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Polycystic Ovary Syndrome (PCOS): Diagnosis, Causes, Pathology and Treatment. This video and other related images/videos (in HD) are available for instant download licensing here : https://www.alilamedicalmedia.com/-/galleries/images-videos-by-medical-specialties/gynecology-obstetrics
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Voice by: Ashley Fleming
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Polycystic ovary syndrome, or PCOS, is a common HORMONAL disorder affecting about 10% of all women of reproductive age. PCOS is diagnosed when AT LEAST 2 of the following symptoms are present:
- IRregular periods due to MISSED ovulation.
- excess male hormone (androgen) as evidenced by lab tests or physical signs, such as excess facial and body, severe acne, and baldness.
- presence of numerous small fluid-filled cysts in the ovaries which can be seen as dark circles on an ultrasound image. This is the symptom that originally gave the condition its name but is NOT always present in PCOS patients.
PCOS is highly heritable, but the inheritance pattern is complex, with multiple genetic factors implicated in the susceptibility to the disease. While the exact cause of PCOS is unknown, disturbances in a number of hormones are thought to be responsible. PCOS patients usually have EXCESS luteinizing hormone, LH, together with a relatively LOW level of follicle-stimulating hormone, FSH, and increased levels of insulin.
An ovary contains hundreds of thousands of IMMATURE eggs, each of these is enclosed in a structure called a follicle. Each month, a number of these follicles develop, compete with each other; and one of them survives and gives rise to a MATURE egg that is released during ovulation. Follicle development is mediated by FSH, a pituitary hormone. In PCOS patients, FSH deficiency results in ARREST of follicular maturation: the follicles stop halfway through their development and become cysts. IMPAIRED follicular development means NO mature egg produced or released, hence the ABSENCE of ovulation.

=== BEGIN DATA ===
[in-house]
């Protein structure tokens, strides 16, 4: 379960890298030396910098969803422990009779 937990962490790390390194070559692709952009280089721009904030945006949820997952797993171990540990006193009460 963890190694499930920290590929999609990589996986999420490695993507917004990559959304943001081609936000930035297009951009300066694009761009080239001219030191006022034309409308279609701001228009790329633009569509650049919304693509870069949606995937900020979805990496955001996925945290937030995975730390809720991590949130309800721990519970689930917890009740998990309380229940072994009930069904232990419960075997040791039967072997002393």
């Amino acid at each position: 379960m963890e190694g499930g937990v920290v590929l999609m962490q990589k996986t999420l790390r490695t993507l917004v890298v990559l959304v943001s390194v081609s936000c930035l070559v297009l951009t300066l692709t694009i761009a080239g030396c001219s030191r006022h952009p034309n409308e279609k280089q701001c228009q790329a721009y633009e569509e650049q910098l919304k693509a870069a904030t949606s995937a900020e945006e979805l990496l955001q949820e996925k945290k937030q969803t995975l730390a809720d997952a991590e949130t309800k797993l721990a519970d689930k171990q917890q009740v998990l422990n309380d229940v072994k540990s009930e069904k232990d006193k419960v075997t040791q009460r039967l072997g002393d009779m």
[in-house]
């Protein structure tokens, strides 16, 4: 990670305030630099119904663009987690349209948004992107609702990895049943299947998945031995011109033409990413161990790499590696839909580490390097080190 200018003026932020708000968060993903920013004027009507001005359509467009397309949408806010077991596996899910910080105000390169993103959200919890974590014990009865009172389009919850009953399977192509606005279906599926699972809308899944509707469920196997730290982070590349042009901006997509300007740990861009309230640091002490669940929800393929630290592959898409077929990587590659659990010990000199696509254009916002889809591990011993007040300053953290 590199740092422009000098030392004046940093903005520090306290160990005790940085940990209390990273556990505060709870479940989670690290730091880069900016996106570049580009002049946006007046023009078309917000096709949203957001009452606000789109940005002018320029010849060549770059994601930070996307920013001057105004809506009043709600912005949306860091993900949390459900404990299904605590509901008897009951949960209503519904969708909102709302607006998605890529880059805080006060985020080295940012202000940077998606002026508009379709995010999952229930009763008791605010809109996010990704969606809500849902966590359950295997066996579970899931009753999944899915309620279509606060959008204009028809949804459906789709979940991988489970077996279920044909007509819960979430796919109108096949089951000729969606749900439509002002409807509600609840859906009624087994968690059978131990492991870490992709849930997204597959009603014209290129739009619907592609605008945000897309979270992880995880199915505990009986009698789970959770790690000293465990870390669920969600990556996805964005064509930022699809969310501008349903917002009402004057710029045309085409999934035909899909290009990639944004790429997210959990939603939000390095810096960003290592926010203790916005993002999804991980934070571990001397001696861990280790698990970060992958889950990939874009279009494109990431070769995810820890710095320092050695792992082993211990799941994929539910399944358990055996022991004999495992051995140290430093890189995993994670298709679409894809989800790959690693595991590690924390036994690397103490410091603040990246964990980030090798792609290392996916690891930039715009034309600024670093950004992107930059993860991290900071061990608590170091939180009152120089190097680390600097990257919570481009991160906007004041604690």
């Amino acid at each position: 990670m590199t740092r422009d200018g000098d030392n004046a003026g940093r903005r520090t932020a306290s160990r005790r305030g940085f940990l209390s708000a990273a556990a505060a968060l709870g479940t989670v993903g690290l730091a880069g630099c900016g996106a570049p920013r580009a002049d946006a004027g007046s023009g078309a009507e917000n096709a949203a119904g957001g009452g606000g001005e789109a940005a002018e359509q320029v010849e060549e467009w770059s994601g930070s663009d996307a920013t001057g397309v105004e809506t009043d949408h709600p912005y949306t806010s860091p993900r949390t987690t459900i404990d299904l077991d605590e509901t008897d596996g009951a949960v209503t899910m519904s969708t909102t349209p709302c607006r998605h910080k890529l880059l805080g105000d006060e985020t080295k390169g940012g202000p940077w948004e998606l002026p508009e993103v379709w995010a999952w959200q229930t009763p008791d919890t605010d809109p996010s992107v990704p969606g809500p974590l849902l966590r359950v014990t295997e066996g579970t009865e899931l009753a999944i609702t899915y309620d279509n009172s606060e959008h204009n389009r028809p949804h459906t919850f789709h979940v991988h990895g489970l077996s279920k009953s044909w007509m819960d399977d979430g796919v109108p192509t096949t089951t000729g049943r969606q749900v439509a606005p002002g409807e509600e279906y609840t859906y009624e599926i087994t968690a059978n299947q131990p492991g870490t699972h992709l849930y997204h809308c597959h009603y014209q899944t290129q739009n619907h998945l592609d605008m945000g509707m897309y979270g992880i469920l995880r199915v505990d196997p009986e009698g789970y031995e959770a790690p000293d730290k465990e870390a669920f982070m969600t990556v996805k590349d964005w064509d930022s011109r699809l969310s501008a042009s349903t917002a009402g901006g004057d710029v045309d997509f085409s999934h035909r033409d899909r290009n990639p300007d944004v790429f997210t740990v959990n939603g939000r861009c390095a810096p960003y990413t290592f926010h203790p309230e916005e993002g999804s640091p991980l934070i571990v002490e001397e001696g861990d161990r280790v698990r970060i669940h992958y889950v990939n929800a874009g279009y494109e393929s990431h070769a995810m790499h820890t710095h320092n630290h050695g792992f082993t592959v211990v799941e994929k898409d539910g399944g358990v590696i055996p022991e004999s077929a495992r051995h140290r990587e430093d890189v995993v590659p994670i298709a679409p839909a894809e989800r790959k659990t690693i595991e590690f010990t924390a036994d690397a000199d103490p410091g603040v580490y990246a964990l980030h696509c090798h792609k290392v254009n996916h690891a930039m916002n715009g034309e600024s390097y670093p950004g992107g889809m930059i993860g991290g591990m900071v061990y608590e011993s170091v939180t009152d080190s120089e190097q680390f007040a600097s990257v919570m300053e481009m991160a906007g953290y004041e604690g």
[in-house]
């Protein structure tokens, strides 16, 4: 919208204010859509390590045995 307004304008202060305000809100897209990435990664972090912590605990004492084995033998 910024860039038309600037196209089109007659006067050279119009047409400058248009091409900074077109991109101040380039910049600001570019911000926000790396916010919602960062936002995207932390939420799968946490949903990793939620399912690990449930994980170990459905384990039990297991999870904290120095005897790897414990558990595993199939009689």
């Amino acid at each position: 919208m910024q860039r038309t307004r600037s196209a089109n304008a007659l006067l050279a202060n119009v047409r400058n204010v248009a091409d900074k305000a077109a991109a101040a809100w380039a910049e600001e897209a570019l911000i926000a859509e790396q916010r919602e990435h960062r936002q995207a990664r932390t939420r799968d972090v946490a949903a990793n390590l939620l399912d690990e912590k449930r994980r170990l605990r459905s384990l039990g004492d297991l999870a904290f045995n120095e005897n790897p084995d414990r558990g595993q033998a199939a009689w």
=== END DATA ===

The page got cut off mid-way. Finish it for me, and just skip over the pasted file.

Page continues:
Insulin is a hormone produced by the pancreas and is necessary for consumption of blood glucose by the body’s cells. INcreased insulin level in PCOS patients is a result of the body compensatory response to insulin RESISTANCE associated with PCOS. Excess insulin, together with high levels of luteinizing hormone, induce and maintain overproduction of androgen by the ovaries.
Common complications of PCOS include: infertility, miscarriage or premature birth, type 2 diabetes, obesity, cardiovascular diseases, mood disorders, and endometrial cancer.
While the choice of treatment may depend on the patient’s individual concerns, treating insulin resistance is generally recommended for all women with PCOS. Life style changes such as exercise, dieting and weight loss, and medications such as metformin, can LOWER both insulin and androgen levels, thus reducing the risks of type 2 diabetes, and improving ovulation. Patients who want to get pregnant may also be prescribed anti-estrogen medications such as clomiphene. On the other hand, when fertility is not the goal of treatment, hormonal birth control, a combination of estrogen and progestin, is usually prescribed to regulate the menstrual cycle and reduce risks of endometrial cancer.